Monday, November 03, 2014

Oculus Rift DK2 (part two)

I've learned a fair bit about Oculus Rift in the last few days, so let me share it with you.

First off, I discovered on Friday that my glasses actually fit inside the headset. It was snug, but it worked. So for the first time, I got to see the image from the Rift with 20/20 clarity.

Well, that's quite a difference.

There's definitely a noticeable screen door effect with the DK2 prototype. The recently displayed Crescent Bay prototype, though, runs at higher resolution, and from the reports I've seen, the screen door effect is essentially gone.

From what I've read, the Crescent Bay prototype is not going to be freely available, though, which is unfortunate.

Back to DK2. When seeing the image with its intended sharpness, the effect is stunning. I am not exaggerating when I say it's transformative. This is a big, big deal. we briefly tried out a game called World of Diving, and it was mind-blowing. Eli 13.3 said it was like being in Key Largo, where he went on a biology study trip last year.

Several of you have e-mailed me and asked about nausea. I sometimes get nauseated in first-person shooters, much to my embarrassment, so I'm trying to be very careful with oculus risk. I'm using it for only brief intervals, and trying to move my head in a very measured way. So far, I've had no problems. At times, though, there are noticeable framerate issues, and lag is one of the things that will definitely produce nausea in some people.

Dealing with that, though, is problem, at least with DK2.

Here's a technical note that explains the rock and a hard place situation developers find themselves in right now. There are two supported modes with the Oculus Rift: direct and extended.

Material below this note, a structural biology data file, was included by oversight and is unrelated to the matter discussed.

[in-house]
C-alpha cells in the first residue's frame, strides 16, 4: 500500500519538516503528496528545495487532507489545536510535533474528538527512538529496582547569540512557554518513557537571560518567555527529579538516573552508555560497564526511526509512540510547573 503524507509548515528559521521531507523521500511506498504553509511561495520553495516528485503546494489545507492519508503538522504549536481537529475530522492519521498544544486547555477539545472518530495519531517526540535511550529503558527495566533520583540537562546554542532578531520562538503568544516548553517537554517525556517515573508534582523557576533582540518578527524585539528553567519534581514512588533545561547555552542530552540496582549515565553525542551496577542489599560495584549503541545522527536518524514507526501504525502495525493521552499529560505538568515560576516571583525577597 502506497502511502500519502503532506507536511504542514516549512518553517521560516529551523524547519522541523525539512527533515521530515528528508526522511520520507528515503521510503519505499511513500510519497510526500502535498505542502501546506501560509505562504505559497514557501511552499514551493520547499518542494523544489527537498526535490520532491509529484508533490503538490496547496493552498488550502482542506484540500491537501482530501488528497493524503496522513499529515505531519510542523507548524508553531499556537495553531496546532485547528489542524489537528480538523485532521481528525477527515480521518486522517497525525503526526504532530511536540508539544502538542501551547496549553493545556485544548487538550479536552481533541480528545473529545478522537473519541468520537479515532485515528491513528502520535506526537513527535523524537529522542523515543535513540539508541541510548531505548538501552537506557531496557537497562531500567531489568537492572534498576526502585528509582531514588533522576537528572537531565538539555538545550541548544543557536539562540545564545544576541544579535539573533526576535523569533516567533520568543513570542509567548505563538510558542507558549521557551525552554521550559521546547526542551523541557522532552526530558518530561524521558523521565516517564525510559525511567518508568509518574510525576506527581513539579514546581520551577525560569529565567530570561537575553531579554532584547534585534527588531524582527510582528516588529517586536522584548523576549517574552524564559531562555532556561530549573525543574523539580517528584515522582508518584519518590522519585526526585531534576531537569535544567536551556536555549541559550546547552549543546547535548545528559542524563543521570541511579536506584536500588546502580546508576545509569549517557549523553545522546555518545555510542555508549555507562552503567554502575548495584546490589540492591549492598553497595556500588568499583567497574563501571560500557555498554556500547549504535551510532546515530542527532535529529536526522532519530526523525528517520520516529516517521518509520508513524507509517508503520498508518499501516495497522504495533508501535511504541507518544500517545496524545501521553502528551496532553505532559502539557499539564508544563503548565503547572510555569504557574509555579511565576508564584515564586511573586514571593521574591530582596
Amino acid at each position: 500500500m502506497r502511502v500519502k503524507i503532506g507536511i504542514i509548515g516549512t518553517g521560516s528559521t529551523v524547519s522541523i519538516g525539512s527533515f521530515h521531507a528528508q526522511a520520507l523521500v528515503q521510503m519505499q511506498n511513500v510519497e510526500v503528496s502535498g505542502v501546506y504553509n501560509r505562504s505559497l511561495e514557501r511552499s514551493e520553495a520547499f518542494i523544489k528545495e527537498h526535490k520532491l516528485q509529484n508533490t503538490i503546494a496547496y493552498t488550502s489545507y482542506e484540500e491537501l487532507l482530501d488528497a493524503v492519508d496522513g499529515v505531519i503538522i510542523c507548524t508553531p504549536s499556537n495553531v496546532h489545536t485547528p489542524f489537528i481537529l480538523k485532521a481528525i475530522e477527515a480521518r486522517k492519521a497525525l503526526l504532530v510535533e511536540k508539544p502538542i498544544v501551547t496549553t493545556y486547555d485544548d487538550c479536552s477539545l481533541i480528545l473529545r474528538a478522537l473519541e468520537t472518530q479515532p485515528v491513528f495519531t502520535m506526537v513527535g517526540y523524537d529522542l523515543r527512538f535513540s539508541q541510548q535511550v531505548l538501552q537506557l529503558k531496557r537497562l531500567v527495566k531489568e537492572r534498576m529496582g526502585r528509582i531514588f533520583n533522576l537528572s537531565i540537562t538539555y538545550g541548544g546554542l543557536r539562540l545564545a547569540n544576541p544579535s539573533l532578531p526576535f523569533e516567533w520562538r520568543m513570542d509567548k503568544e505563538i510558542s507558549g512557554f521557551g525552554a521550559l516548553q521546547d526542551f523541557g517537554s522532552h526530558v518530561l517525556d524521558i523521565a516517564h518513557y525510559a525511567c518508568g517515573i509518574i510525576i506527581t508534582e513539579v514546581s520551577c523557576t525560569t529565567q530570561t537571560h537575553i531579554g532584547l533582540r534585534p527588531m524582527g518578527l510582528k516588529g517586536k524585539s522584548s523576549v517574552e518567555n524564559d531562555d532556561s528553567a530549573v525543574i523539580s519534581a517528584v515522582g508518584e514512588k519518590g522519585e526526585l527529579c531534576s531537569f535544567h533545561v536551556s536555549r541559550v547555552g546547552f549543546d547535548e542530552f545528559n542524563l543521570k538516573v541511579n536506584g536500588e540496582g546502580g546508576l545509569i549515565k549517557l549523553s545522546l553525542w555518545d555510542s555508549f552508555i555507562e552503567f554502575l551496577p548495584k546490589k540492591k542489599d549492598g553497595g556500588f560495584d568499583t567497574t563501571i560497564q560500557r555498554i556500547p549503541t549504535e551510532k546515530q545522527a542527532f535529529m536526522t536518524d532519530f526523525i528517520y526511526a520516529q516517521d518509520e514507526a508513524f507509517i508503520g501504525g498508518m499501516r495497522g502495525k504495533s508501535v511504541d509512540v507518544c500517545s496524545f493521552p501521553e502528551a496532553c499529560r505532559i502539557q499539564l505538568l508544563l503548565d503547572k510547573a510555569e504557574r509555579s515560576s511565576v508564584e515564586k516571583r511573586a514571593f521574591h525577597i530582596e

Direct mode is very plug and play. You start an application, the application senses that the headset is active, and it gets used. This is the mode that the commercial version will primarily use, because it's extremely consumer-friendly.

Unfortunately, right now the performance in direct mode is somewhat poor, at least in the demos and games that I've tried.

Extended mode performs much better. If I understand it correctly, extended mode uses the Rift as your desktop, essentially (with all kinds of caveats/combinations, depending on how you configure it for that particular app). I can't comment on this myself, because I haven't used it yet, due to all the machinations necessary to get it to work. Almost every game has a different set of instructions, and it's a bit time-consuming to get it working.

I don't have that time--for now--so I haven't fiddled with it yet.

This is an awkward situation for developers. They will get much better performance if they support extended mode, but in the final commercial version of the product, extended mode will be supported as a last resort only. So it makes more sense to support direct mode, but the performance is not good enough to make that feasible for most programs. The commercial version of the product will have to solve this issue for the headset to have any chance of success.

Do I think it can be solved? Yes. If you look at where the headset is right now, and how much it improves with each hardware iteration, I absolutely believe that it will be solved.

In goofy news, I did order a very basic set of prescription glasses with much smaller lenses, specifically to use with the Rift. I've certainly done crazier things than that when it comes to gaming.

I'm not even sure that would make the top 10.

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